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In re Nerbonne

Supreme Court of New Hampshire

October 24, 2014

In the Matter of Lori Nerbonne and Robert Nerbonne,

The respondent, Robert Nerbonne (husband), appeals the circuit court's final decree of divorce from the petitioner, Lori Nerbonne (wife), and certain post-decree orders, arguing that the trial court erred in: (1) dividing the marital property and awarding alimony; (2) allowing the wife's vocational expert to testify and relying upon the expert's testimony; (3) ruling that the parties' irrevocable trust is not a marital asset; (4) structuring the alimony award so as to penalize him for filing an appeal; (5) issuing a restraining order against him when the wife never sought one; (6) finding him in contempt for not making a payment that was not due according to a prior court order; (7) failing to consider the tax consequences of the wife's unilateral tax filing; (8) ordering post-trial discovery; (9) awarding him an option to purchase the parties' Florida real estate rather than a right of first refusal; (10) finding him in contempt for failing to pay alimony; (11) requiring him to execute deeds to marital property before the decree becomes final; and (12) ordering discovery to remain open while the appeal is pending. We affirm in part, reverse in part, vacate in part, and remand.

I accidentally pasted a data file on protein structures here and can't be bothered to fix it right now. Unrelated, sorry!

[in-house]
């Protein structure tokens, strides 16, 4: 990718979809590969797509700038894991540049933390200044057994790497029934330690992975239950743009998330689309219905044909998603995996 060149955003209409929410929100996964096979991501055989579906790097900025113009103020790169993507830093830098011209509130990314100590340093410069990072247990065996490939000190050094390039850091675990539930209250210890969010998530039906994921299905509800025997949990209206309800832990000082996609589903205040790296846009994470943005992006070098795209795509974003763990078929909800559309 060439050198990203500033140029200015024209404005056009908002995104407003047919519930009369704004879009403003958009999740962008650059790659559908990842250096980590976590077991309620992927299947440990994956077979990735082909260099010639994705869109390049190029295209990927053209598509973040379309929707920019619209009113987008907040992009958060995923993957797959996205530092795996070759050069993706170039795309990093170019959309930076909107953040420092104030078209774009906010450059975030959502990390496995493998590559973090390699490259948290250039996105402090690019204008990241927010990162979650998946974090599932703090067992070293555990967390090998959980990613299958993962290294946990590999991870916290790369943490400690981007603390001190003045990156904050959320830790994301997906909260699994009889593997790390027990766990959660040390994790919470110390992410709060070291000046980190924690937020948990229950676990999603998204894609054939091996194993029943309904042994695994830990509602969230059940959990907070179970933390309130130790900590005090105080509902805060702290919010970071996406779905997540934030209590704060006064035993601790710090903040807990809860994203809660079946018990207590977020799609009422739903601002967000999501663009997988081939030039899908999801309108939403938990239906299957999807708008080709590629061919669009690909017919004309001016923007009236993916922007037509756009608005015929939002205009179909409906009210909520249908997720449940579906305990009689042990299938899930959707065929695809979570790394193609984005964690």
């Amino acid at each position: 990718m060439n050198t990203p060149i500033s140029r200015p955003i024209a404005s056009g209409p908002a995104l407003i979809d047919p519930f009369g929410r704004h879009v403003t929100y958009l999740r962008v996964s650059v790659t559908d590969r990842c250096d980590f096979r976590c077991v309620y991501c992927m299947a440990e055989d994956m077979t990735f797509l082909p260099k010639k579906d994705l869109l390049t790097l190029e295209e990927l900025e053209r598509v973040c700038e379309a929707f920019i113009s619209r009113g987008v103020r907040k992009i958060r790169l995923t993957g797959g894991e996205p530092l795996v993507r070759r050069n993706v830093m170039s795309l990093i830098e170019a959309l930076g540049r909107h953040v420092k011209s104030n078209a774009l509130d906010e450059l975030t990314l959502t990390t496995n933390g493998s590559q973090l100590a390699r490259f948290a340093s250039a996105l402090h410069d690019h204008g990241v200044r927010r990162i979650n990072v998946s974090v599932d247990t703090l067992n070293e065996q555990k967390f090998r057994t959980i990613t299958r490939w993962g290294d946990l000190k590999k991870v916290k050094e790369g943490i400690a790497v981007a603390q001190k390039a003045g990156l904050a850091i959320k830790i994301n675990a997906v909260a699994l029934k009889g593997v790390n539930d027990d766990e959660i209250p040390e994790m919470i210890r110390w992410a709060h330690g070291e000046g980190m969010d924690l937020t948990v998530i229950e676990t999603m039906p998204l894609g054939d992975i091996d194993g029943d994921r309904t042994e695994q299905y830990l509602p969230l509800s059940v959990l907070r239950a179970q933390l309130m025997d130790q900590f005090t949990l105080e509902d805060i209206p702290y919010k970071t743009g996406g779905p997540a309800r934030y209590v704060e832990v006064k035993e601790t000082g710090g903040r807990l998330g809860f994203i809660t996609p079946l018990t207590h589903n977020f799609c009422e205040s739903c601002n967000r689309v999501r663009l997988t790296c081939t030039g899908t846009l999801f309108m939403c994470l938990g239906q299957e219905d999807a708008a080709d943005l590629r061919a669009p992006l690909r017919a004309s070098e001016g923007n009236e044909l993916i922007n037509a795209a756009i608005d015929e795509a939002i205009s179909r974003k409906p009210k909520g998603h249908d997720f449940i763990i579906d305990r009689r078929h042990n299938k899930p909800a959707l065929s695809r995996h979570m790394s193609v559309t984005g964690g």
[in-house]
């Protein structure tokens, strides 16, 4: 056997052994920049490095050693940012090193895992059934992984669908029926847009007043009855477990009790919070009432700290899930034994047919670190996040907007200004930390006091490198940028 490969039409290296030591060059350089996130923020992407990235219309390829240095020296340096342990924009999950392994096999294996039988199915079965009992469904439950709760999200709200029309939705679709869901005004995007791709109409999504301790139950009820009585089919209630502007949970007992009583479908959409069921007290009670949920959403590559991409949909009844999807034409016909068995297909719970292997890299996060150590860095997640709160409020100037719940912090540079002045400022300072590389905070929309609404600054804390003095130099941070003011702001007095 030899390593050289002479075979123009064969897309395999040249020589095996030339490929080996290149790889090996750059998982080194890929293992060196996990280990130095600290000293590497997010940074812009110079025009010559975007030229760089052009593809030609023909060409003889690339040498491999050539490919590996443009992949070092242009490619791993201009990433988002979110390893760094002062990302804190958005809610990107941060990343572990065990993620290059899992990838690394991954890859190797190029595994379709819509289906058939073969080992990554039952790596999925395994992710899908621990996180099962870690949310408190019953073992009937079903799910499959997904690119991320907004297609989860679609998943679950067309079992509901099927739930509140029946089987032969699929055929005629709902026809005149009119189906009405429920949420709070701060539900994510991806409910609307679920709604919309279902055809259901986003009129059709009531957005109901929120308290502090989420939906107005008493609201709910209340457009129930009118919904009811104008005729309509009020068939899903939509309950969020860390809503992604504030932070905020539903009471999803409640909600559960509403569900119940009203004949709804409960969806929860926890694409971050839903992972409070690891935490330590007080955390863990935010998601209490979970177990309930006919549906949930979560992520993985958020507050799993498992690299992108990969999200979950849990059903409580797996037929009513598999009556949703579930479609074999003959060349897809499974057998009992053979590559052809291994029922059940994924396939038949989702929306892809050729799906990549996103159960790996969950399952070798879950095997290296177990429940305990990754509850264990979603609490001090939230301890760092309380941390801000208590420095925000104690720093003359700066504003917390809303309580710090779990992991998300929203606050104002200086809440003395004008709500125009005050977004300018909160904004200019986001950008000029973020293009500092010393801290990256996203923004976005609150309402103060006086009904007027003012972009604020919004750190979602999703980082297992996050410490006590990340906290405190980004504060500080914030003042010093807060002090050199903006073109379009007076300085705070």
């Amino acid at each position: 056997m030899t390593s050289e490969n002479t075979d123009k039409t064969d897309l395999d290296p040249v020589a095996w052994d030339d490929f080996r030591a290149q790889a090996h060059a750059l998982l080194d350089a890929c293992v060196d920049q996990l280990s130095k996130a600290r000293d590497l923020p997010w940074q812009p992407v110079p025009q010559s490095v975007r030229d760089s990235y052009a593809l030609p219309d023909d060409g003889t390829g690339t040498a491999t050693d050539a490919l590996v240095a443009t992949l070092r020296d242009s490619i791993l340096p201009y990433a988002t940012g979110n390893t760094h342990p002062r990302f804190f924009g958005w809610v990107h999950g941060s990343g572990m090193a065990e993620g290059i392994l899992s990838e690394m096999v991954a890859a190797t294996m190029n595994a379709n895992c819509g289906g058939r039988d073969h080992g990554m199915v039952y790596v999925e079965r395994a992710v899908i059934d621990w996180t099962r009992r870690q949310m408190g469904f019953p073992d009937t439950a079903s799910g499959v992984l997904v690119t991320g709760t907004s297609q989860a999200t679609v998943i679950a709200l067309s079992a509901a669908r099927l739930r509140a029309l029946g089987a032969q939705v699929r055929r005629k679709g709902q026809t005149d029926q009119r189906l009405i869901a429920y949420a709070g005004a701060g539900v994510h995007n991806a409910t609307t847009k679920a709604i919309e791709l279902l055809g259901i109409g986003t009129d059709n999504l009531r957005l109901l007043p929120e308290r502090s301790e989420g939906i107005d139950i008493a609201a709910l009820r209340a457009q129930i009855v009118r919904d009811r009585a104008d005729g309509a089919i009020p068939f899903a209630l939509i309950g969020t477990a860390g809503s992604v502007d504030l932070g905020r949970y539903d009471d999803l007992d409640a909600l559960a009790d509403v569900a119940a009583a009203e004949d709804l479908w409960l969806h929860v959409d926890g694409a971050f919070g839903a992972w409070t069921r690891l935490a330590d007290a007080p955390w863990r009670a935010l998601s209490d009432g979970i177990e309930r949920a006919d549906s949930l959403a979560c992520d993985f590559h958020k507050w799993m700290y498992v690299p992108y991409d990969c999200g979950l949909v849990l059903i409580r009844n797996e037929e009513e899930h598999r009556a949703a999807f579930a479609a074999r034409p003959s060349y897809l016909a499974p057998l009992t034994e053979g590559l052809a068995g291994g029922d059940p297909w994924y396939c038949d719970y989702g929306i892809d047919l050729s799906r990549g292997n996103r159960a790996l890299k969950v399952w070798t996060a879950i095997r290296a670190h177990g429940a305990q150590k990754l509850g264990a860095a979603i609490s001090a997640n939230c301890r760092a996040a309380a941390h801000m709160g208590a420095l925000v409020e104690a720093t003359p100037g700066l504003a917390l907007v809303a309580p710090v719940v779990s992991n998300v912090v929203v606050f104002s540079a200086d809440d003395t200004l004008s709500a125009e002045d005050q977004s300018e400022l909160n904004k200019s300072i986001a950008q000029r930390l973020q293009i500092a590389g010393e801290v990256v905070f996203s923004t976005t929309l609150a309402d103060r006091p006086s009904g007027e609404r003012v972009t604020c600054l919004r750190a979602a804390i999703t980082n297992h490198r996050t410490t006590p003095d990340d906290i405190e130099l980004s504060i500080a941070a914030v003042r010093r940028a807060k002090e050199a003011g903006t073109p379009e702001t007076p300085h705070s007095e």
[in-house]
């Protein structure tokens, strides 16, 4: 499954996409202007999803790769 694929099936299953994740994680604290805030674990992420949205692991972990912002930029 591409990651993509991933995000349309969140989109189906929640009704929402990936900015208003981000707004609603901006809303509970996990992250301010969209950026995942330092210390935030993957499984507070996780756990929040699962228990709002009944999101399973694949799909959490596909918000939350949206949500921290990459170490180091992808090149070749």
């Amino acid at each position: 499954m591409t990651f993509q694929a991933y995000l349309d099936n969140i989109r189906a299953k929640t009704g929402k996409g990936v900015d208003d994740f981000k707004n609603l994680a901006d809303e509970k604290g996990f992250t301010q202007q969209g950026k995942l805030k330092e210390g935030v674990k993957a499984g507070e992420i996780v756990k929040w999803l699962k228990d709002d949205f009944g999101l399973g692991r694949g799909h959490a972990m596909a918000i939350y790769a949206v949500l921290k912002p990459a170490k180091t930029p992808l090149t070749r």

The husband first argues that the trial court erred in its division of property and award of alimony. We afford the trial court broad discretion in determining matters of property distribution and alimony in fashioning a final divorce decree. In the Matter of Harvey & Harvey, 153 N.H. 425, 430 (2006), overruled on other grounds by In the Matter of Chamberlin & Chamberlin, 155 N.H. 13, 15-16 (2007). We will not overturn a trial court's decision on these matters absent an unsustainable exercise of discretion. Id. To establish that the court erred under this standard, the husband must demonstrate that the court's ruling was clearly untenable or unreasonable to the prejudice of his case. In the Matter of Conner & Conner, 156 N.H. 250, 252 (2007).